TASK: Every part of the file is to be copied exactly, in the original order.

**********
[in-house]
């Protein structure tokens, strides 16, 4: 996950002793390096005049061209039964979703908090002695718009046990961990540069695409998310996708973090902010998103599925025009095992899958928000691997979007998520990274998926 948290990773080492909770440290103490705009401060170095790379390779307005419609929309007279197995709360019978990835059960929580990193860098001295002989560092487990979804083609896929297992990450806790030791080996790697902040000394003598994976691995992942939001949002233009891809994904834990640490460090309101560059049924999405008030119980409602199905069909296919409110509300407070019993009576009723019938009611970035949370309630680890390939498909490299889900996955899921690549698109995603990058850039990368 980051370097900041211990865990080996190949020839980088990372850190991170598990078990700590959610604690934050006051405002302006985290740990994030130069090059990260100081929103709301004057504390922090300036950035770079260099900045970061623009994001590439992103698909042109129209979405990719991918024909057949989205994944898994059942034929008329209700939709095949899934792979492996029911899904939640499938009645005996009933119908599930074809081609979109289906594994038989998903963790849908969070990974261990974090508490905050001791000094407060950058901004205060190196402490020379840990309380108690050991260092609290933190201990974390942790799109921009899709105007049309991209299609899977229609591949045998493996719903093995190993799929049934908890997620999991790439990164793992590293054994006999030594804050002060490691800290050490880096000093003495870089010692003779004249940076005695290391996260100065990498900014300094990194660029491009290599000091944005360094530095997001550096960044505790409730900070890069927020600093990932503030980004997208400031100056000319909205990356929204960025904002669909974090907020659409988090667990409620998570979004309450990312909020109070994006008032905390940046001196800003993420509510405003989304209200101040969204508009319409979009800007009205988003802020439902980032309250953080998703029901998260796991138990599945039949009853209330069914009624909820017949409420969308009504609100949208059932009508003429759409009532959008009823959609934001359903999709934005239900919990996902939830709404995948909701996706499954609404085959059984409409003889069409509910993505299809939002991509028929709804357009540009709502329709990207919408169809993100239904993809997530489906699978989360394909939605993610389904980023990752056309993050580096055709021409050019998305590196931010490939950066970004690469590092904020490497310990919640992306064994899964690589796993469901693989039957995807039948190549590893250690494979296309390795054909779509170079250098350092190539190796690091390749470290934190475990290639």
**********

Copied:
[in-house]
């Protein structure tokens, strides 16, 4: 996950002793390096005049061209039964979703908090002695718009046990961990540069695409998310996708973090902010998103599925025009095992899958928000691997979007998520990274998926 948290990773080492909770440290103490705009401060170095790379390779307005419609929309007279197995709360019978990835059960929580990193860098001295002989560092487990979804083609896929297992990450806790030791080996790697902040000394003598994976691995992942939001949002233009891809994904834990640490460090309101560059049924999405008030119980409602199905069909296919409110509300407070019993009576009723019938009611970035949370309630680890390939498909490299889900996955899921690549698109995603990058850039990368 980051370097900041211990865990080996190949020839980088990372850190991170598990078990700590959610604690934050006051405002302006985290740990994030130069090059990260100081929103709301004057504390922090300036950035770079260099900045970061623009994001590439992103698909042109129209979405990719991918024909057949989205994944898994059942034929008329209700939709095949899934792979492996029911899904939640499938009645005996009933119908599930074809081609979109289906594994038989998903963790849908969070990974261990974090508490905050001791000094407060950058901004205060190196402490020379840990309380108690050991260092609290933190201990974390942790799109921009899709105007049309991209299609899977229609591949045998493996719903093995190993799929049934908890997620999991790439990164793992590293054994006999030594804050002060490691800290050490880096000093003495870089010692003779004249940076005695290391996260100065990498900014300094990194660029491009290599000091944005360094530095997001550096960044505790409730900070890069927020600093990932503030980004997208400031100056000319909205990356929204960025904002669909974090907020659409988090667990409620998570979004309450990312909020109070994006008032905390940046001196800003993420509510405003989304209200101040969204508009319409979009800007009205988003802020439902980032309250953080998703029901998260796991138990599945039949009853209330069914009624909820017949409420969308009504609100949208059932009508003429759409009532959008009823959609934001359903999709934005239900919990996902939830709404995948909701996706499954609404085959059984409409003889069409509910993505299809939002991509028929709804357009540009709502329709990207919408169809993100239904993809997530489906699978989360394909939605993610389904980023990752056309993050580096055709021409050019998305590196931010490939950066970004690469590092904020490497310990919640992306064994899964690589796993469901693989039957995807039948190549590893250690494979296309390795054909779509170079250098350092190539190796690091390749470290934190475990290639």